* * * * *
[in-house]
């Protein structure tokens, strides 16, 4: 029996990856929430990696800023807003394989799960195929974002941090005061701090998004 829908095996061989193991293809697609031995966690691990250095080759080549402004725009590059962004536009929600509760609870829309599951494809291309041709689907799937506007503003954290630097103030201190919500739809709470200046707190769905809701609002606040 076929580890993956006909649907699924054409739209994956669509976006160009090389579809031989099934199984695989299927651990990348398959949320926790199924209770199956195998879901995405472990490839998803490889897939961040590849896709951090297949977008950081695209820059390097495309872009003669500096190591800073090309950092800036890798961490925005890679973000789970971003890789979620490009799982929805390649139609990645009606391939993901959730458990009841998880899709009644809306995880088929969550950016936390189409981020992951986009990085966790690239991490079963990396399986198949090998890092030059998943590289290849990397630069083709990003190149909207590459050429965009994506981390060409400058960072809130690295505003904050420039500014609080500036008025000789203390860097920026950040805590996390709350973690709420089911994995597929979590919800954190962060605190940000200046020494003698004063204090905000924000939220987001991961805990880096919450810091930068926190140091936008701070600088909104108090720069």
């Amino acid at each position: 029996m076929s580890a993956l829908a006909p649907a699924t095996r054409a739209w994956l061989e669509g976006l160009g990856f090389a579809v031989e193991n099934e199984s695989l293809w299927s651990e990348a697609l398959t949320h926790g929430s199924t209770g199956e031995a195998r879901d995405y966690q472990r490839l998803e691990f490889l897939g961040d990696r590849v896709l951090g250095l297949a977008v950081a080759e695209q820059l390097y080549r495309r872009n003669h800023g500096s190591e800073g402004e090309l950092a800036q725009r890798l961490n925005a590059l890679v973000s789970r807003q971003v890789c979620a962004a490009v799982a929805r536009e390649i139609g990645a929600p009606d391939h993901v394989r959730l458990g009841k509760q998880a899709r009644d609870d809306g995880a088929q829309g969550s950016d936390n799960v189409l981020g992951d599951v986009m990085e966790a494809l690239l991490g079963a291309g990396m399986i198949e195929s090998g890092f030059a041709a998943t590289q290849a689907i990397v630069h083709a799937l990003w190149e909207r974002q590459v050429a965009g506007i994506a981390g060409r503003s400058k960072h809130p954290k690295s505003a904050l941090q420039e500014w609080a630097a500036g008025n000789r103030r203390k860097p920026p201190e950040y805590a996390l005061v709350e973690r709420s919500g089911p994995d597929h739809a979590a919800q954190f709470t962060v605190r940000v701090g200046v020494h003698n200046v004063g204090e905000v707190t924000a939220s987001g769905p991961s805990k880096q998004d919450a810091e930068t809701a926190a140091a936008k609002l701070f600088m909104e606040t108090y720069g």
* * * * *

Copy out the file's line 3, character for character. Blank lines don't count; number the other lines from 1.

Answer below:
């Amino acid at each position: 029996m076929s580890a993956l829908a006909p649907a699924t095996r054409a739209w994956l061989e669509g976006l160009g990856f090389a579809v031989e193991n099934e199984s695989l293809w299927s651990e990348a697609l398959t949320h926790g929430s199924t209770g199956e031995a195998r879901d995405y966690q472990r490839l998803e691990f490889l897939g961040d990696r590849v896709l951090g250095l297949a977008v950081a080759e695209q820059l390097y080549r495309r872009n003669h800023g500096s190591e800073g402004e090309l950092a800036q725009r890798l961490n925005a590059l890679v973000s789970r807003q971003v890789c979620a962004a490009v799982a929805r536009e390649i139609g990645a929600p009606d391939h993901v394989r959730l458990g009841k509760q998880a899709r009644d609870d809306g995880a088929q829309g969550s950016d936390n799960v189409l981020g992951d599951v986009m990085e966790a494809l690239l991490g079963a291309g990396m399986i198949e195929s090998g890092f030059a041709a998943t590289q290849a689907i990397v630069h083709a799937l990003w190149e909207r974002q590459v050429a965009g506007i994506a981390g060409r503003s400058k960072h809130p954290k690295s505003a904050l941090q420039e500014w609080a630097a500036g008025n000789r103030r203390k860097p920026p201190e950040y805590a996390l005061v709350e973690r709420s919500g089911p994995d597929h739809a979590a919800q954190f709470t962060v605190r940000v701090g200046v020494h003698n200046v004063g204090e905000v707190t924000a939220s987001g769905p991961s805990k880096q998004d919450a810091e930068t809701a926190a140091a936008k609002l701070f600088m909104e606040t108090y720069g």